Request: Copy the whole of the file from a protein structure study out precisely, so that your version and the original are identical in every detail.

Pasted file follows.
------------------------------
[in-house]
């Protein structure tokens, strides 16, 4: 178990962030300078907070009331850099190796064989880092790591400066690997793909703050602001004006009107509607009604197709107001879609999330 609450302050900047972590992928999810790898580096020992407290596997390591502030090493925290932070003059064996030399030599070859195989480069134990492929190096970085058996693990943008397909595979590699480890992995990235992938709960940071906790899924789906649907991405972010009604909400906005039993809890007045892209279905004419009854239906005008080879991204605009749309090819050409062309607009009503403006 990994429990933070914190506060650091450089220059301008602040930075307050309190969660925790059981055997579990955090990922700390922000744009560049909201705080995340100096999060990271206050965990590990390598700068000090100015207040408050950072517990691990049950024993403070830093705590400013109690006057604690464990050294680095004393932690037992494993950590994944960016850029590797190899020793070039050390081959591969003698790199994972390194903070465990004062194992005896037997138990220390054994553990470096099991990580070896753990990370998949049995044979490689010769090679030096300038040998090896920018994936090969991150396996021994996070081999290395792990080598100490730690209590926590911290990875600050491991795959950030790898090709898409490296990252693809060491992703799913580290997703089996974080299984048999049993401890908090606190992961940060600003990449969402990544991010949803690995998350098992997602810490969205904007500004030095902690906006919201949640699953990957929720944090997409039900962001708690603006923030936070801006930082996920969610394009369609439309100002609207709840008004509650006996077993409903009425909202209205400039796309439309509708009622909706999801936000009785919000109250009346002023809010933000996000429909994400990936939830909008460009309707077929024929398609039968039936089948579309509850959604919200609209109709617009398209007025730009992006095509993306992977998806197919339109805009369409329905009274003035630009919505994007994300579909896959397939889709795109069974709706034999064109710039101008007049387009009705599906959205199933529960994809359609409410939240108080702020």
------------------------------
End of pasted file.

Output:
[in-house]
């Protein structure tokens, strides 16, 4: 178990962030300078907070009331850099190796064989880092790591400066690997793909703050602001004006009107509607009604197709107001879609999330 609450302050900047972590992928999810790898580096020992407290596997390591502030090493925290932070003059064996030399030599070859195989480069134990492929190096970085058996693990943008397909595979590699480890992995990235992938709960940071906790899924789906649907991405972010009604909400906005039993809890007045892209279905004419009854239906005008080879991204605009749309090819050409062309607009009503403006 990994429990933070914190506060650091450089220059301008602040930075307050309190969660925790059981055997579990955090990922700390922000744009560049909201705080995340100096999060990271206050965990590990390598700068000090100015207040408050950072517990691990049950024993403070830093705590400013109690006057604690464990050294680095004393932690037992494993950590994944960016850029590797190899020793070039050390081959591969003698790199994972390194903070465990004062194992005896037997138990220390054994553990470096099991990580070896753990990370998949049995044979490689010769090679030096300038040998090896920018994936090969991150396996021994996070081999290395792990080598100490730690209590926590911290990875600050491991795959950030790898090709898409490296990252693809060491992703799913580290997703089996974080299984048999049993401890908090606190992961940060600003990449969402990544991010949803690995998350098992997602810490969205904007500004030095902690906006919201949640699953990957929720944090997409039900962001708690603006923030936070801006930082996920969610394009369609439309100002609207709840008004509650006996077993409903009425909202209205400039796309439309509708009622909706999801936000009785919000109250009346002023809010933000996000429909994400990936939830909008460009309707077929024929398609039968039936089948579309509850959604919200609209109709617009398209007025730009992006095509993306992977998806197919339109805009369409329905009274003035630009919505994007994300579909896959397939889709795109069974709706034999064109710039101008007049387009009705599906959205199933529960994809359609409410939240108080702020």